and CO laser. Reference [7] carried outlaboratory investigations on different rock types withLASER beam interaction to determine how the beam’s size, power, repetition rate, pulse width andexposure time can affect the amount of energy trans-ferred to the rock for the purposes of spallation,melting and vaporization. The purpose of the LASER rock interaction investigation was to determine thethreshold parameters required to remove a maximumrock volume from the samples while minimizing en-ergy input. Absorption of radiant energy from thelaser beam gives rise to the thermal energy transfer required for the destruction and removal of the rock matrix. Results from the tests indicated that each rock type has a set of optimal LASER parameters tominimize Specific Energy (SE) values as observed ina set of linear track and spot tests. Also, observationshows the rates of heat diffusion in rocks are easilyand quickly overrun by observed energy transfer rates from the LASER beam to the rock. As absorbedenergy outpasses heat diffusion by the rock matrix,local temperature can rise to the melting points of theminerals and quickly increase observed SE values.Just prior to the onset of mineral melt, the lowest SEvalues are obtained in the spalling zone. Table 1shows the SE of the different types of drilling meth-ods.
 
Mining Science and Technology Vol.20 No.5754
Table 1 Specific Energy of Conventional andLASER drilling techniques
[8]
Conventional drillingSE (kg/cm
3
)LASER drillingSE (kg/cm
3
)Cavitation jetHigh pressure water jetHigh pressure water jetHigh pressure water jetRotary diamondRotary dragRotary roller drag2.91.40.90.31.40.40.8CO
2
laser CO laser COIL Nd: YAG37.422.87.25.9
High temperatures induced by LASERs on rock samples could enhance porosity and permeability;high temperatures evaporate and alter cementationminerals and create additional connected pore spacewithin the affected region. This helps to improveconditions for the fluid to flow from the formationinto the wellbore, as compared to the damage createdto the rock through conventional applications of ro-tary drilling and explosive perforations (Table 2).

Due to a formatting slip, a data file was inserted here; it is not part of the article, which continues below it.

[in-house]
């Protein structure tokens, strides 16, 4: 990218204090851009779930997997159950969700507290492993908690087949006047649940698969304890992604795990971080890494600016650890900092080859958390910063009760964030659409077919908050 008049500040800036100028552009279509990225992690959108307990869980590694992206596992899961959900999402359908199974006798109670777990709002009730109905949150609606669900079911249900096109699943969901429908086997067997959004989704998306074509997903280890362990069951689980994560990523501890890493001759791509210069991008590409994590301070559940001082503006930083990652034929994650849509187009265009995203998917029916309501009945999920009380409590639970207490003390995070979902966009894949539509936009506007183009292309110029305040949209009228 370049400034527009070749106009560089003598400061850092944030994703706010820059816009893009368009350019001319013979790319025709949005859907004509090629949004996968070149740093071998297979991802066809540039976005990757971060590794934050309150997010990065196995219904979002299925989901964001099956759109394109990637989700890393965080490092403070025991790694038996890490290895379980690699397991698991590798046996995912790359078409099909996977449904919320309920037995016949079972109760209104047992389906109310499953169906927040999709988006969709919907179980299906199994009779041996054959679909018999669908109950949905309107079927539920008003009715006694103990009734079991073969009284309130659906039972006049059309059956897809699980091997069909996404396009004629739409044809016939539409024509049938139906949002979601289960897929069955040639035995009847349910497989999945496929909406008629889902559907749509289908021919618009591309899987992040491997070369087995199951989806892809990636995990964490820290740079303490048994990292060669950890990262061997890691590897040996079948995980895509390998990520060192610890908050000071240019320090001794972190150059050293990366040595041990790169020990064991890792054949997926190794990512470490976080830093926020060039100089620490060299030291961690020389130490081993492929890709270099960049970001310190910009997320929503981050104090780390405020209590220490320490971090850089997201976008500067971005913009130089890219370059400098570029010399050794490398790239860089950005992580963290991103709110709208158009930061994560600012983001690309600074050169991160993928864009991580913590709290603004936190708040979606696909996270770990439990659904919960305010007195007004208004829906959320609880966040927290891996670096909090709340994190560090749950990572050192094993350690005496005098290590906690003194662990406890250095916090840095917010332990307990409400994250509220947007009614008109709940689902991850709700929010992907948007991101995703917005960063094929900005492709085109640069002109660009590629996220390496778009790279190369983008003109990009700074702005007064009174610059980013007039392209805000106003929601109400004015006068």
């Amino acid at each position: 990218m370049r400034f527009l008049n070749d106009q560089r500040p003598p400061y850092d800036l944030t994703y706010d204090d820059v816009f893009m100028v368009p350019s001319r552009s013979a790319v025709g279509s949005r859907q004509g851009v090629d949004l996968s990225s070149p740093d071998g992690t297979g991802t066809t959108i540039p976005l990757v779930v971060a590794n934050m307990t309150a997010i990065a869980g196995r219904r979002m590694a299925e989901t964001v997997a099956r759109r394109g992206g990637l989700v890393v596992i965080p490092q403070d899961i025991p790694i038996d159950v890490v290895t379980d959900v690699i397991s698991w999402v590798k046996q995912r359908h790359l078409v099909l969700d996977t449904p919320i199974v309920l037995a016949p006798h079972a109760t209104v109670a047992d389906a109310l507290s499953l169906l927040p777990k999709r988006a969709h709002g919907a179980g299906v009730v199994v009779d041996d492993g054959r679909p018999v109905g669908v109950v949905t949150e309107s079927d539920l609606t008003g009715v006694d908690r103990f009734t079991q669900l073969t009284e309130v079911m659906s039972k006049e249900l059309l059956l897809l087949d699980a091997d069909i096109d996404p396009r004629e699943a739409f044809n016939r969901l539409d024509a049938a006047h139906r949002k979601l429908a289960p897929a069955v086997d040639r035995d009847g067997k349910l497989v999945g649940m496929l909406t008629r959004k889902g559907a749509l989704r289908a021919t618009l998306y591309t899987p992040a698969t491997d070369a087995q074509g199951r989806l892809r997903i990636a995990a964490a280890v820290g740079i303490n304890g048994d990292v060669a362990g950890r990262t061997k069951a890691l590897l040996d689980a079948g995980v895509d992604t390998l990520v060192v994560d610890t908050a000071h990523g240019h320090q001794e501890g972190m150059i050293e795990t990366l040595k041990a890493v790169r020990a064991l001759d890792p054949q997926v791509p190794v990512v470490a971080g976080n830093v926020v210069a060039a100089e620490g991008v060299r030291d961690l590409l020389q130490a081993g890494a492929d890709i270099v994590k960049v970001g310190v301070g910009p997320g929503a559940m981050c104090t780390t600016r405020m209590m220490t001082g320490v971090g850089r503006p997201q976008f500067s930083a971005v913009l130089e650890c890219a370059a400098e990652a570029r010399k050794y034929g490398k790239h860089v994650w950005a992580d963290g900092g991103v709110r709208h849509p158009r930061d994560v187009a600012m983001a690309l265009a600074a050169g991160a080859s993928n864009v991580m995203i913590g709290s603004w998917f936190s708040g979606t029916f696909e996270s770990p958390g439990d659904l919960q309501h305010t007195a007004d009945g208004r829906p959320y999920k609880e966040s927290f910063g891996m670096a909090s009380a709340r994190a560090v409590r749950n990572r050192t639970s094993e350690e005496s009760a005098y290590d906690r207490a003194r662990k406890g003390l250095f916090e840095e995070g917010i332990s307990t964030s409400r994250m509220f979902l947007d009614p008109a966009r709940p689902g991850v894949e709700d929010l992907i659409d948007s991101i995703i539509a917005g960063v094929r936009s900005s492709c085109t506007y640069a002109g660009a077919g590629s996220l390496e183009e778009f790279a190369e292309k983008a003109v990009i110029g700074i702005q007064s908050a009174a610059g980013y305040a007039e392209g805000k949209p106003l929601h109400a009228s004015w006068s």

Table 2 Permeability and porosity before and after lasing for selected rock types
[9]
Permeability (md) Porosity (%)SampleBeforelasingAfter lasingBeforelasingAfter lasingBerea yellowsandstone (BY)7754 7914 0.25 0.40Berea graysandstone (BG)554 674 0.18 0.35Sandstonereservoir (Sst)11.1 30.1 0.18 0.40Limestone (LS) 0.02 0.02 0.02 0.02Shale (SH) 0.43 0.55 0.01 0.03
The increases in porosity and permeability are re-lated to the thermal properties of the rock, e.g., ther-mal conductivity. Sandstone, exhibit a wider range of temperature distribution and higher permeability dis-tribution because it has a high thermal conductivity.The presence of clays could help in enhancing per-meability of creating micro fractures in the formation.Water contained within the clays is subjected to flashvaporization at intense temperature differentials andwith expansion creating fractures. Also, some clayscollapse at specific temperature. For instance, smec-tite collapses at 550
o
C. Figs. 1~4 depict the Scan-ning Electron Microscope imaging of the dehydrationof smectite clay with increasing porosity and perme-ability and the various permeability improvementusing LASER. As a function of temperature, thestrength of the rock is reduced. High temperaturesresults in more evaporation, breaking in the cementa-tion and creating micro fractures, consequently re-ducing strength and increasing permeability.
(a) Before (b) After 
Fig. 1 Dehydration of smectite clay with increasing porosity and permeabilityFig. 2 Profile permeameter showing improvement in permeability in sandstone using LASER energy application
                                                                 
Fig. 3 Average permeability before and after lasing
[8]
                 
                     
                                                          
     
     
Fig. 4 Decrease in Young’s Modulus in everyrock type, using any LASER 
[8]
3.1 LASER effect on rock phase behavior
When LASER power is applied, the melting tem- perature determines any phase change observed inrock samples. Recent research showed that the melt-ing temperature of the rock samples increased as the percentage of quartz increased. Rock destruction de-